One in two people in England will have a diagnosis of cancer at some point in their lives. We know that early diagnosis is key to survival outcomes; when a cancer is diagnosed at an early stage – and treated – the chance of survival beyond five years is far higher than at a later stage when the cancer has spread.
Last year (2021-2022), over 100,000 patients were diagnosed with cancer at stages one or two when it is easier to treat – the highest proportion on record 1. The latest cancer staging data for 2020 shows that the number of early stage tumor diagnoses in London ranged from 52.9% in North West London ICB to 59.1% in North Central London ICB.
More people also had potentially lifesaving NHS cancer checks, with over 433,000 people seen, which is up by 11% on the same period before the pandemic (391,000 in 2019/20) – with over 1600 checks undergone every day 2.
However, there’s always more that we can do to support earlier diagnosis and, ultimately, save lives.
What are the barriers to early diagnosis?
There are several reasons why cancers are not diagnosed at an earlier stage including:
- poor awareness about the signs and symptoms of cancer, in particular symptoms which could relate to other health issues like changes in bowel habits or a persistent cough;
- delays in getting a referral for appropriate tests or getting a hospital appointment;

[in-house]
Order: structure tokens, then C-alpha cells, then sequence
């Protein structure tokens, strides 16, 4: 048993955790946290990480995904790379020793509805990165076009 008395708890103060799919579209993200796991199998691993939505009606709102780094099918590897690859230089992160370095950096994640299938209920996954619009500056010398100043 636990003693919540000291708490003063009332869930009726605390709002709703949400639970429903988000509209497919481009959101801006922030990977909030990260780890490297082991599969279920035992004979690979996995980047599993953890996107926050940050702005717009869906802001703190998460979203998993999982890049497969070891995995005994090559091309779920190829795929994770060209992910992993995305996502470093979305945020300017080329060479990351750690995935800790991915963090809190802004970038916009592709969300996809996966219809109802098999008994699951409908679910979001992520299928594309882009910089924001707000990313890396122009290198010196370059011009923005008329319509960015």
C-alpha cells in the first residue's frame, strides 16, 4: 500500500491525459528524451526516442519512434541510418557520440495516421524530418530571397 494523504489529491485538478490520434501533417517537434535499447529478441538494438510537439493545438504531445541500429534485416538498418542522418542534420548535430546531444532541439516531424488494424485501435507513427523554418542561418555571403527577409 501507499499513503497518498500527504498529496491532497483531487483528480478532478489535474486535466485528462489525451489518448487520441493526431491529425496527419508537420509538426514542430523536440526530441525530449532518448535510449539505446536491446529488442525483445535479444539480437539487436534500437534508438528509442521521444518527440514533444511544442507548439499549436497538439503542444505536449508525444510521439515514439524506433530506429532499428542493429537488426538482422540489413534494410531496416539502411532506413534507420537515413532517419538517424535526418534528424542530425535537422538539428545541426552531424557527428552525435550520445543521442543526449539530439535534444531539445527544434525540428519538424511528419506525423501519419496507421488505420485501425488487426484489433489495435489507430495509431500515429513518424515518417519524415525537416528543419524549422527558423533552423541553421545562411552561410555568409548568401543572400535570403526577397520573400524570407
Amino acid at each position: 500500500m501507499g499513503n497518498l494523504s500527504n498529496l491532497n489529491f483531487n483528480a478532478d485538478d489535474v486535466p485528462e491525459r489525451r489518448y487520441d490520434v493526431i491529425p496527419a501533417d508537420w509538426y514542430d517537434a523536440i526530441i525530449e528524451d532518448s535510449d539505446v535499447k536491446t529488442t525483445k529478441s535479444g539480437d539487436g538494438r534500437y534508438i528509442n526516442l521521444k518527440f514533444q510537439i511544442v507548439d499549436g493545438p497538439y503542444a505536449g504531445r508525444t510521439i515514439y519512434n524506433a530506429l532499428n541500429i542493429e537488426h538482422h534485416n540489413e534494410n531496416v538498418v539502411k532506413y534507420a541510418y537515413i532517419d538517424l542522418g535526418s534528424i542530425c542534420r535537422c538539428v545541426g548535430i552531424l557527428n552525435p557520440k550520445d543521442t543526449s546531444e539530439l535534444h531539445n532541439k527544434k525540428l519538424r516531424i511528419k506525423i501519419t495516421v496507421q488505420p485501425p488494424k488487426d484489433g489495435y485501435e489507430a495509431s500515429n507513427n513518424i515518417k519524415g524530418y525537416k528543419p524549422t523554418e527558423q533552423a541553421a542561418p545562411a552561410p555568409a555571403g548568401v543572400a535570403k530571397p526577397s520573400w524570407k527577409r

- fear of taking up GP time or about what the doctor might find.
What are we doing to ensure that more Londoners are diagnosed early?
We support London’s health and care system by:
- providing a city-wide approach to urgent suspected cancer referrals;
- supporting implementation of evidence-based guidance for cancer diagnostics and screening;
- developing educational resources and amplifying awareness campaigns for both healthcare professionals and patients to promote faster diagnosis at an earlier stage;
- creating regional data analytics tools to support local quality improvement projects and practice-changing research.
The NHS Long-Term Plan sets out an ambitious target to have three-quarters of all cancers diagnosed at an early stage by 2028. The roll out new Rapid Diagnostic Centres (RDCs), the extension of the current screening programmes (including lower ages for bowel screening, lung health checks and new forms of cervical screening) and the new Faster Diagnosis Standard are some of the ways in which we plan to achieve this.
Within the London region, the Transforming Cancer Services Team (TCST) will be supporting this ambition by sharing best practice across London RDCs and supporting research into novel screening tools such as Cytosponge, Colon Capsule and self-test kits for cervical screening. The team is also improving the urgent suspected cancer referral pathway by embedding advice, guidance and data tools to address local health inequalities.